Best-selling author Mary Roach included a whole chapter on this question in her book Bonk. The fourth chapter, “The Upsuck Chronicles”, concludes with a fertility expert saying: “I think by now you know how science is. You think you know a lot until you start to ask some really basic questions, and then you realize you know nothing. I know a lot about artificial insemination, but I have no idea about the answer to [this] very simple question.”
Scientists don’t know if female orgasms, or uterine contractions, improve the likelihood of fertilization, or pregnancy—but I think monitoring the spermy success of humans, with or without uterine contractions, must be easier than figuring out how women orgasm in the first place!
Some animals offer easier, and less shy, reproductive subjects:
Uterine contractions have been shown to increase pregnancy in pigs—so much so that some lucky farm workers manually “stimulate” sows during artificial insemination. Interestingly (to ME anyway), pig farmers don’t know if the sows actually orgasm, just that the uterine contractions increase the number of little piggies. (Next time you enjoy your Grand Slam breakfast, don’t forget to mentally tip the bacon stimulators.)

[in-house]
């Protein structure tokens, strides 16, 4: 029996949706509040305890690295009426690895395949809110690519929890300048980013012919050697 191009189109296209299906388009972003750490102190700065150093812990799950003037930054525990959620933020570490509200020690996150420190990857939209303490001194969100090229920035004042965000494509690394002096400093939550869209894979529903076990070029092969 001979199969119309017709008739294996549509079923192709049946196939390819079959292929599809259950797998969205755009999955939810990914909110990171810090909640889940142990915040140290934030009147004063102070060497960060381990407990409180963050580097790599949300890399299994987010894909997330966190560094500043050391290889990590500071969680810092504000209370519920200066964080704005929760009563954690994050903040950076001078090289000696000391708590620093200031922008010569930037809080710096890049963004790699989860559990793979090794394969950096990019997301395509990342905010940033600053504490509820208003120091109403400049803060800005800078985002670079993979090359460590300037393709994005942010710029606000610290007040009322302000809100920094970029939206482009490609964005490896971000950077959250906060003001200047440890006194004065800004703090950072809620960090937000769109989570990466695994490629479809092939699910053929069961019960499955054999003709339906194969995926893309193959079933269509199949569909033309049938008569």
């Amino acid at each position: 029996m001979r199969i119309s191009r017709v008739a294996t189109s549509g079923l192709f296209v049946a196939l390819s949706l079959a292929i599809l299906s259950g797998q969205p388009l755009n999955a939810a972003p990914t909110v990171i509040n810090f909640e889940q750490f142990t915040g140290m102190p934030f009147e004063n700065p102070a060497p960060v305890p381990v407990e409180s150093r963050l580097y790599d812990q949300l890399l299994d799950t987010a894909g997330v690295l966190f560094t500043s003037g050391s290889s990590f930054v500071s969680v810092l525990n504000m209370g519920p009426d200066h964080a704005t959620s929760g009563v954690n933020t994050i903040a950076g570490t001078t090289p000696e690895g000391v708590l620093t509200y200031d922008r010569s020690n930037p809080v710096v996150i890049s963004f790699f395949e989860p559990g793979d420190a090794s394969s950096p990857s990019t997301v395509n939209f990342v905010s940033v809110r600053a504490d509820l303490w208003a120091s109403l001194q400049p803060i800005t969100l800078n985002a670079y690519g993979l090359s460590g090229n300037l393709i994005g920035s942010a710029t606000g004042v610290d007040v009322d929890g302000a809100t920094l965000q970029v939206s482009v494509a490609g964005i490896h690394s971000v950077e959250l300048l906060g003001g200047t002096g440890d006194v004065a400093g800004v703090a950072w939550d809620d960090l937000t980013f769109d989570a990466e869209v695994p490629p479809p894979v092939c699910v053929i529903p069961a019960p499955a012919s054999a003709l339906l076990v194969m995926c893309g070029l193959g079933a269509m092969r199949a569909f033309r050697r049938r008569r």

Many female cats have sex induced ovulation (egg release) that triggered by the spines on a male cat’s penis. The backward spines scrape and puncture the vaginal walls and this triggers ovulation…also explaining the wild screeching noises heard in the back alley. (Dear mom, I still prefer your “Oh, it’s just a cat fight…”)
Facebook has over 500 million active users and many of those Facebookers publicly share details of their lives. But how accurately do Facebookers share themselves and what do they NOT share when it comes to sex?
What people share on Facebook:
- Facebookers brag about their kids, or pets. (Photos don’t SOUND like bragging.)
- They complain about their lunch. (Psst, NOBODY cares.)
- Facebookers love to spit at the opposing political party. (“I’ll be long gone before some smart person figures out what happened inside this Oval Office!” –G.W. Bush)